New modernising insolvency rules come into force in April

Out-Law Legal Update | 29 Mar 2017 | 10:07 am | 3 min. read

LEGAL UPDATE: New insolvency rules will modernise the insolvency process and give creditors access to quicker decision-making and communication. But changes to the procedures and methods of communication mean that there is a risk that creditors will miss important information from office holders in charge of an insolvency process, so extra care is needed in the new regime's early days.

Most businesses will, at some point, have been a creditor in an insolvency, meaning that they are owed money by a debtor who has entered an insolvency process; or had to deal with an officeholder: a liquidator, administrator, receiver or trustee in bankruptcy. Many will have been asked to vote on decisions relating to the initiation or progress of the insolvency process. The way that creditors are dealt with is changing under the new rules.

The Insolvency (England and Wales) Rules 2016 consolidate existing legislation and seek to modernise and future proof formal insolvency processes as well as reducing the cost of these procedures, thereby increasing the return to creditors.

They come into force on 6 April 2017. They will apply to all insolvency procedures, including those that commenced before 6 April, with some limited exceptions. On 6 April various sections of the Insolvency Act 1986 will be amended and new sections will be introduced by the Deregulation Act 2015 and the Small Business Enterprise and Employment Act 2015.

Changes to Decision Making

The new rules restrict the use of physical creditors' meetings as the main way for an officeholder to seek a decision from creditors. A new 'deemed consent' procedure and other 'decision procedures' replace physical creditors meetings. Section 98 meetings, where creditors decide to wind-up a company, and final meetings have been abolished.

Deemed consent

The new rules introduce 'deemed consent' for proposals to creditors. A proposal from an office holder is deemed to have creditors' consent unless objections are received from 10% or more of the creditors. Creditors can request that a physical creditors meeting is held to consider the proposal, rather than rejecting the proposal outright, but only if the request comes from the equivalent of more than 10 creditors, 10% in value or 10% in volume. The deemed consent procedure is available for most decisions, with some exceptions. It cannot be used to approve an officeholder's remuneration or approve a voluntary arrangement.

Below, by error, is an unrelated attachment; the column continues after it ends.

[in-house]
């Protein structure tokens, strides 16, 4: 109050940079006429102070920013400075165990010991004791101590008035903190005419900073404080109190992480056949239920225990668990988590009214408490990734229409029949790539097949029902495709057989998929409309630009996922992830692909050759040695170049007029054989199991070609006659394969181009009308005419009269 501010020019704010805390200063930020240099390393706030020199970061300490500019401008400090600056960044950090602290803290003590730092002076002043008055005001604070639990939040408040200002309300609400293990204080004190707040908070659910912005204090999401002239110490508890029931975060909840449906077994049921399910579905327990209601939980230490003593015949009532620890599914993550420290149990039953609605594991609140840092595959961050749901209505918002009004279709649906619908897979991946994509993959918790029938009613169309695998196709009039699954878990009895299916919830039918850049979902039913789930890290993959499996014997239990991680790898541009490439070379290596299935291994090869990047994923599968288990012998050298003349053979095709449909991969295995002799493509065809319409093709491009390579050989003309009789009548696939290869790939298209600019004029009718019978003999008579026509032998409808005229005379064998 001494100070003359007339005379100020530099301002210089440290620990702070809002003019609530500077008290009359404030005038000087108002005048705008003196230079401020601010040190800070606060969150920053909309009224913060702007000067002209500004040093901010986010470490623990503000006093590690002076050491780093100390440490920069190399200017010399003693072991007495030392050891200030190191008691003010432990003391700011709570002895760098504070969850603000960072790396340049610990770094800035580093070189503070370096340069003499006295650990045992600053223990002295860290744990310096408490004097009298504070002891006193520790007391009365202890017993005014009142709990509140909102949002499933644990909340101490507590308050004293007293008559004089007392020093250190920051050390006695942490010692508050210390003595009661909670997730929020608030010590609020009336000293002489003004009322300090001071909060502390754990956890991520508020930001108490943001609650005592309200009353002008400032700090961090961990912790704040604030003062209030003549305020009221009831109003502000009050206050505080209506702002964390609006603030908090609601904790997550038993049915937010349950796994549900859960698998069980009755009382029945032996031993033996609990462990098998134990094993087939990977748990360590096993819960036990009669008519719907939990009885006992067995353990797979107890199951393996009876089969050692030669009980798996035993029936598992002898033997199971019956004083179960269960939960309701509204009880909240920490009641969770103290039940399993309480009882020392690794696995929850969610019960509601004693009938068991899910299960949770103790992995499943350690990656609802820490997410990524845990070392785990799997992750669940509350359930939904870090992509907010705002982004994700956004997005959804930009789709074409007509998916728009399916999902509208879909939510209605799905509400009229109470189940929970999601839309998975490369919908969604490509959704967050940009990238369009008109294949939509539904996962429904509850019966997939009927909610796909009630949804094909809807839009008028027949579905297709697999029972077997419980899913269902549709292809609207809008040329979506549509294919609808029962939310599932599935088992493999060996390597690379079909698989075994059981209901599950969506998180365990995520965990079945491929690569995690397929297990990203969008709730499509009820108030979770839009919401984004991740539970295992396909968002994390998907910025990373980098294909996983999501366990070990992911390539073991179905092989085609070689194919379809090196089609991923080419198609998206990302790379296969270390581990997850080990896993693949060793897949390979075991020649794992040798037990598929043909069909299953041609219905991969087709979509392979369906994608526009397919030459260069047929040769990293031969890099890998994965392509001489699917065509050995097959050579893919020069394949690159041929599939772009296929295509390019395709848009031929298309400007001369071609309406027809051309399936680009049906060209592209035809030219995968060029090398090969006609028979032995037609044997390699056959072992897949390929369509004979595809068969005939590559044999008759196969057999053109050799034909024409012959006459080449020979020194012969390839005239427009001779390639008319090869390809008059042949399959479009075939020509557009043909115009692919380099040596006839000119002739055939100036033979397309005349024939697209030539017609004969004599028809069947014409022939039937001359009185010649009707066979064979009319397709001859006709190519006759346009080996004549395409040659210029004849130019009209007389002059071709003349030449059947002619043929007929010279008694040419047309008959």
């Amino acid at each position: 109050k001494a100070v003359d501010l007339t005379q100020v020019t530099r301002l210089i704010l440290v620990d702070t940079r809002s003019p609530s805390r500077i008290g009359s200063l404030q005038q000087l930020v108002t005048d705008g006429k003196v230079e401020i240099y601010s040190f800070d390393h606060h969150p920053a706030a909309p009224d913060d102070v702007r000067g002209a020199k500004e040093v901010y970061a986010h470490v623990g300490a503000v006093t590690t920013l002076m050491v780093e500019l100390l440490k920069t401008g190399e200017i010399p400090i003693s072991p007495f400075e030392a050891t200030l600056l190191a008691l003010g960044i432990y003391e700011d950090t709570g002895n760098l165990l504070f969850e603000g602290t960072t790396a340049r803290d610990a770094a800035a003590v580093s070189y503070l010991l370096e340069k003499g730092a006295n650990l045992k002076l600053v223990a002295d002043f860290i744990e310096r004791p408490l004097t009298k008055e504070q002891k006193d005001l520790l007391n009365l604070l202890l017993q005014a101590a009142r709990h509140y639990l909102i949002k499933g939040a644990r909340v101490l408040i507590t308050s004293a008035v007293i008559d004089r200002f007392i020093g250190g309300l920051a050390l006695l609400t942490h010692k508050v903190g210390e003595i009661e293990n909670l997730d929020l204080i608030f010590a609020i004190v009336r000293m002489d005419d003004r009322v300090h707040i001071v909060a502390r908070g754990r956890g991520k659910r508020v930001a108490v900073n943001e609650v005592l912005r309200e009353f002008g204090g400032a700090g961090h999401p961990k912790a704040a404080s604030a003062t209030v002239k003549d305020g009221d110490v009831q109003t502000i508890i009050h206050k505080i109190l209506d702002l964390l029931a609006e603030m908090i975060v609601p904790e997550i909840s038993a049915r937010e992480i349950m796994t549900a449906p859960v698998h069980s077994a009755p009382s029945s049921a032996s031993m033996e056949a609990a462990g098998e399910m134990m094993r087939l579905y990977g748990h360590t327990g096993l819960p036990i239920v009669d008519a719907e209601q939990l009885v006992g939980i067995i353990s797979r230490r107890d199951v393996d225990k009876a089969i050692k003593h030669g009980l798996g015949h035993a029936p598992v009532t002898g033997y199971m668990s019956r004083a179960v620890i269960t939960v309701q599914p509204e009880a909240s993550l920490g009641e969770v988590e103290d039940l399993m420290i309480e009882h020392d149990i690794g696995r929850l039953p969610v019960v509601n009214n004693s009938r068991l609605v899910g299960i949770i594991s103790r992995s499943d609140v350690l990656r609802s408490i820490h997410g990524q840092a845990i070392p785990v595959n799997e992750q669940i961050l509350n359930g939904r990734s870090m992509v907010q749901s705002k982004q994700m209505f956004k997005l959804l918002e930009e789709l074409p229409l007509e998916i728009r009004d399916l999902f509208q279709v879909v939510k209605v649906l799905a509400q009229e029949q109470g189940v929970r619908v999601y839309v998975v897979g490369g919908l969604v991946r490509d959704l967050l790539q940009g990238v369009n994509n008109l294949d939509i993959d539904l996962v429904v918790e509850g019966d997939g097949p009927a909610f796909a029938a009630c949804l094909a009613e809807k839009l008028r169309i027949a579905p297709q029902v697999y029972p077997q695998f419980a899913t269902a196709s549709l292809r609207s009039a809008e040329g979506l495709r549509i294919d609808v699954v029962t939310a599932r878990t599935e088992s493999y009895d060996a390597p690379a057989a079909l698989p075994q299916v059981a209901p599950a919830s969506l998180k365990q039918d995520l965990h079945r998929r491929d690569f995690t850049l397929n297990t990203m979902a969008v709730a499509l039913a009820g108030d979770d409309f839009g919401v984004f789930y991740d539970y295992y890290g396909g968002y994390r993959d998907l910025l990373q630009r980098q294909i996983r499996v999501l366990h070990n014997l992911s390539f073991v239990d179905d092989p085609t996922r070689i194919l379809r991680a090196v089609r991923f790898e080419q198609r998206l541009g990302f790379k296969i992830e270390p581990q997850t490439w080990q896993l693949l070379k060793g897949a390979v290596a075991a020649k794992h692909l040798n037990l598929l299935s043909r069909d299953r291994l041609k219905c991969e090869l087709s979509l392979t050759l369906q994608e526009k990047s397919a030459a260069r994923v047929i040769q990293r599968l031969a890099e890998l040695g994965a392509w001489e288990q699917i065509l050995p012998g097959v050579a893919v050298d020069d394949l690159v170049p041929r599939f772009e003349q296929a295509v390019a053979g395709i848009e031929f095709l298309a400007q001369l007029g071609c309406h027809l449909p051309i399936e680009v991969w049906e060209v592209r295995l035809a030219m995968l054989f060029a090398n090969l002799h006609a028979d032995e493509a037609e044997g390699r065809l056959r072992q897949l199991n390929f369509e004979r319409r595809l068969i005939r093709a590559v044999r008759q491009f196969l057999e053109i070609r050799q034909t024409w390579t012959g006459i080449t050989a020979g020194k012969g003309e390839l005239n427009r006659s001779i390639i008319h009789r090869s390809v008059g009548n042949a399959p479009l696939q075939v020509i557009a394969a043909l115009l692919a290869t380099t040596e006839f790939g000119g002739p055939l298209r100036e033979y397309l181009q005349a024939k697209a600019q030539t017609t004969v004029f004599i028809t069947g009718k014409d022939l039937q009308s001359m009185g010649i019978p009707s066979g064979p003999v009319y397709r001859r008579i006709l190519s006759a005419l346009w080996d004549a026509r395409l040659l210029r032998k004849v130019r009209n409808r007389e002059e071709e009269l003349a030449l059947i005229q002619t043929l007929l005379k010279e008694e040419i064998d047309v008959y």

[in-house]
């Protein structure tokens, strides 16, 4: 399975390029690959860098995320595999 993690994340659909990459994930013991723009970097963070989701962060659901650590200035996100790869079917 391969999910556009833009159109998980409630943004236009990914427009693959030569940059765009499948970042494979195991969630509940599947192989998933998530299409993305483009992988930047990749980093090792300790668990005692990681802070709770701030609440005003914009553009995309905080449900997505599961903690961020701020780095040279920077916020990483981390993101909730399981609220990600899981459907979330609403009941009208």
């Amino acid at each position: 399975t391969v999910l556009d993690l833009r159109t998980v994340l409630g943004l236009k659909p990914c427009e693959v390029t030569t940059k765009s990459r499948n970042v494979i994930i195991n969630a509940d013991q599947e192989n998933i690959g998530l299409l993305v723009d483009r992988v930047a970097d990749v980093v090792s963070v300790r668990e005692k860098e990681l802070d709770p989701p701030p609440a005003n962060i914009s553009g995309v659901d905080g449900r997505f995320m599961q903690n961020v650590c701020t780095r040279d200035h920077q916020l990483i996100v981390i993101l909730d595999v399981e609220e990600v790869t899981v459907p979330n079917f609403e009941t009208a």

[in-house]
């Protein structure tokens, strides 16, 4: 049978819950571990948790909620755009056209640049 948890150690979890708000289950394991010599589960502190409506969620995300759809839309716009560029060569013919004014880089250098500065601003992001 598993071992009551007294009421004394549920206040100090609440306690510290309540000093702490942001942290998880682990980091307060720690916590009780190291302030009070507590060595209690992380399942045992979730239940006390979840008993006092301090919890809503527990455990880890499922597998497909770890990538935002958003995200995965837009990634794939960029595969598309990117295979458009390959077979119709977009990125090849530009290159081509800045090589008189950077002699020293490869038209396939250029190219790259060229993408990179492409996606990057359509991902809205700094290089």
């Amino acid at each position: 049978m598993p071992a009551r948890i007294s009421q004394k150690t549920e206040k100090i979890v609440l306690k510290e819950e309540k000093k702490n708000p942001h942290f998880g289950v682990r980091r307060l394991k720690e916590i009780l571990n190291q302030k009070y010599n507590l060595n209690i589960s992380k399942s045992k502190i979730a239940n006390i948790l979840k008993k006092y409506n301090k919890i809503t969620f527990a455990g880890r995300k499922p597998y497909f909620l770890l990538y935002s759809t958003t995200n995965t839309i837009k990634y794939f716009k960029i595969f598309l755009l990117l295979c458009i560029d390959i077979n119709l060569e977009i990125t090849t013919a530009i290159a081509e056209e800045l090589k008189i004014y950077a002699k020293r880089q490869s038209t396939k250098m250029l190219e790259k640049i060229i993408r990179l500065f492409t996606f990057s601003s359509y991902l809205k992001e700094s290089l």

Deemed consent is likely to be used in relation to the approval of administrators' proposals and approval of the appointment of a liquidator in a creditors voluntary liquidation.

Decision Procedures

Office holders will also be able to seek decisions from creditors using electronic voting and virtual meetings, alongside the existing methods of correspondence and, in restricted circumstances, physical creditors meetings. The officeholder must provide creditors with all necessary information to access the meeting/ system if using a virtual meeting or electronic voting system

Changes in communication

The new rules encourage the use of email and websites to communicate with creditors. This is part of the aim to modernise insolvency.

Creditors who usually communicated with debtors by email before insolvency proceedings commenced are deemed to have consented to receive documents by email from the officeholder, unless that consent is revoked before the document is sent. Therefore, any creditor who doesn't want to receive emails from the officeholder needs to withdraw their consent. This provision only applies to insolvencies commenced after 6 April 2017. Before the change, email communication was only permitted with the actual consent of the creditor.

An officeholder may now publish almost all documents on a website without notifying creditors each time a new document is posted to the website. An officeholder using a website to communicate must notify creditors of his intention to do so, together with the relevant details to access the website. Those creditors should diarise to check the website on a regular basis or subscribe to any notification options the website may have. Before the change, a court order was required to allow publication only on a website without notifying creditors of each new document.

Creditors may also opt out of receiving correspondence from officeholders under the new rules.

Abolition of statutory forms

Before the change statutory forms were needed for many things including notice of intention to appoint an administrator; notice of appointment of an administrator, statutory demand and winding-up petitions. These are abolished under the new rules and replaced with 'prescribed content'. Creditors should carefully review any documents they receive from a debtor or officeholders, or proposed officeholders, as they may look different from the forms they are used to seeing.

Small debts

An officeholder is now entitled to treat debts of £1,000 or less as proved. Creditors should carefully check any information received from officeholders and notify them as soon as possible if the details of the debt they are owed is incorrect.


Sally Williamson and Caroline Castle are restructuring specialists at Pinsent Masons, the law firm behind